Tuesday, October 31, 2017

On Life, Death, and Happiness with a five-year old.

I was probably the same age when I first contemplated on death. A visitor took shelter at our house and after dinner, I overheard them talk about death. It was something about my mother's mewa. The visitor suggested my parents conduct some rituals and buy a Tshe-pa-me statue, which would help prolong my mother's lifespan. 

The next morning, I sat below the window and imagined what it would be like if my mother was to die soon. I was barely five, not even in school, but even at that age, I knew how to fear death. I ended up crying alone, all the while hoping my parents would adhere to the advice at the earliest possible. (And I was so happy when they bought the statue.)

Three decades later, I am confronted with a similar situation, only this time that it's with my five-year-old daughter.

Last Friday, my paternal Aunt passed away. As much as we have tried to keep the news from Lolo, she heard us talk about it - obvious to the happenings of the days following it. On our way back from picking up my nephew from Dechencholing, Lolo wanted to know why we age and die. In the simplest convincing way, I said it's the natural process that all living beings have to go through - humans, animals, and plants alike. Yet, she kept asking, "But why?"

I took the opportunity to narrate why Prince Siddhartha became the Buddha - because, he dared to ask "why". She listened with all her ears and heart. Again, she asked, "But tell me why do we (or I) have to age and die?"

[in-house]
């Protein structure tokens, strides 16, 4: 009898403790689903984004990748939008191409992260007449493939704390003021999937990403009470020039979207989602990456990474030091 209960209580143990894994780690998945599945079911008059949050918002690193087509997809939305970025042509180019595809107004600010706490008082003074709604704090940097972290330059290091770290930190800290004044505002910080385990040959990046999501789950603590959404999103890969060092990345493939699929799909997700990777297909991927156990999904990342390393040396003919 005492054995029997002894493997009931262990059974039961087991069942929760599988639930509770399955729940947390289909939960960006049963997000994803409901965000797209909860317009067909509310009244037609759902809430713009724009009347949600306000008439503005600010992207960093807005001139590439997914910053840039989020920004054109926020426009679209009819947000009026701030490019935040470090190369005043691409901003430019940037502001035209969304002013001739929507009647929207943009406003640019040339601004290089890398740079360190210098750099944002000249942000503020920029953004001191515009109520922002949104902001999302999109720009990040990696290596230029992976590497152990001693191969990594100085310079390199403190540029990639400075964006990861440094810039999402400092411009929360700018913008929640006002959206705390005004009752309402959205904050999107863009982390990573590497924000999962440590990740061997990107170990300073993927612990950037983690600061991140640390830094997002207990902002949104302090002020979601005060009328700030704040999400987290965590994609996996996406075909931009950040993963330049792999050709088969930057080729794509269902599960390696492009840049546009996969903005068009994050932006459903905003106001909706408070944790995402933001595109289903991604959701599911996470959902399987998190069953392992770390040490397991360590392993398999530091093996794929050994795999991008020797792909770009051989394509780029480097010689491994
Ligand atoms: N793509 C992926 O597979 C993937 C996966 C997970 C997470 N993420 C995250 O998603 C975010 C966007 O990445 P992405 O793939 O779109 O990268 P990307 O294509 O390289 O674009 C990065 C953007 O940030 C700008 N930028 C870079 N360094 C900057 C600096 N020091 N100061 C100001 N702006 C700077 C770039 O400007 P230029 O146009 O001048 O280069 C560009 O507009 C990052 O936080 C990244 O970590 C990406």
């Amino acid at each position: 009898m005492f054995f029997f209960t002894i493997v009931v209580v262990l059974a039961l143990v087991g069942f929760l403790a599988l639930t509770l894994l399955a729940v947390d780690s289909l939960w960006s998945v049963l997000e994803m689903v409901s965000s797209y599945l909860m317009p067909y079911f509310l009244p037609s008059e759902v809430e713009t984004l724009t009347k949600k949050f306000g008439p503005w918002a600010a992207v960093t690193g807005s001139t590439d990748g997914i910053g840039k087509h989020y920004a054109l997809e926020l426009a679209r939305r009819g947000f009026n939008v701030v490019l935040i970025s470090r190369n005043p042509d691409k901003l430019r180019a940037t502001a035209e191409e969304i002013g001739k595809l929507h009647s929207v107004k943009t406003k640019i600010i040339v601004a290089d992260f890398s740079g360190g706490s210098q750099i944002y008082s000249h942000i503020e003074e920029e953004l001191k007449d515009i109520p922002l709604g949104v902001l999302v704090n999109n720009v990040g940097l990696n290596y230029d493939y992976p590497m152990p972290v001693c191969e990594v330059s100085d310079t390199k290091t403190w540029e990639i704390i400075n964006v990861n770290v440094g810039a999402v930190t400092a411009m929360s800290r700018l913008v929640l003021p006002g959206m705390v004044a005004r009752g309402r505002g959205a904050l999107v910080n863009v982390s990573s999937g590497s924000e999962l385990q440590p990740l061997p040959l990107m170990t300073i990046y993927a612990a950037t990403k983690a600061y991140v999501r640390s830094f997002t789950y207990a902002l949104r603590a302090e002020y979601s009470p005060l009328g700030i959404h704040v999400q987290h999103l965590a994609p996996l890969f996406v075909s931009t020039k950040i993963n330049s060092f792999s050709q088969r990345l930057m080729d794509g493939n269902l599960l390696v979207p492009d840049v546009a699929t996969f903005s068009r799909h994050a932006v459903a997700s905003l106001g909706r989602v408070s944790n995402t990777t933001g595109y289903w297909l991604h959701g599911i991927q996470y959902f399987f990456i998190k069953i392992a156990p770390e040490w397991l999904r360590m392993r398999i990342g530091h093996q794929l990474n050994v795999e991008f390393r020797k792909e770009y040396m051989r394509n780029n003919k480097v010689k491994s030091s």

"Well, Lolo, we can't escape this. But we do have a choice - to be happy or not. I also think about life and death and I choose to be happy all the time. You can also make the same choice." I really didn't know how much of the conversation (or monologue) got into her small innocent brain, but our next conversation said a lot about how much she understood:

"Then, how can I keep away from aging and dying?" her little big question.
"Prayers, darling, prayers. We need to keep our prayers strong and be a good human altogether, which you already are."

From the back seat, I heard her swallowing saliva and trying to keep her eyes from welling (at one point, she cried asking why and why). "So, prayers are our saviours?" she wanted final word before I brought the car to the halt.

I said, "Yes," and she walked in ever determined to keep her prayers strong.

[Note: I am re-reading the book What makes you NOT a Buddhist by Dzongsar Jamyang Khyentse. The incident with my daughter came close to testing my beliefs and in a way, I am glad we were able to accept the impermanence, yet decide to live happily while we can. ]


Sunday, January 29, 2017

What makes me a ^Boring^ traveler

The sky is gray. Will it rain? Or snow? I am not sure. All I am aware is- I am playing the same song Choe Nge Soo En for the 100th time. A perfect fit for the gloomy Minnesotan winter weather. My flat-mate is all dressed to go for the pot-luck dinner at a Professor's place which I graciously decided not to go to, all because I am not that crowd-girl [anymore].

"Why have you become such a boring (quiet) girl?" Ngawang had exclaimed way back then in 2009. She was right. She is right even to this day. Said another way, I told my husband's friend how meeting KP tamed my wildness (bigger imagination is left for the reader to imagine the [ex]-wild in me). Jim raised his brows in disbelief, "I won't ever believe you were wild."

Well, maybe I wasn't wild as I claim to be - except for the permed yellow hairdo, the fancy pair of glasses, and colorful clothes some pitch fluorescent, not to miss the faux leather jacket I wore to my first date with KP. How is that for an imagination? For sure, I have aged in my choices. So is the excitement level.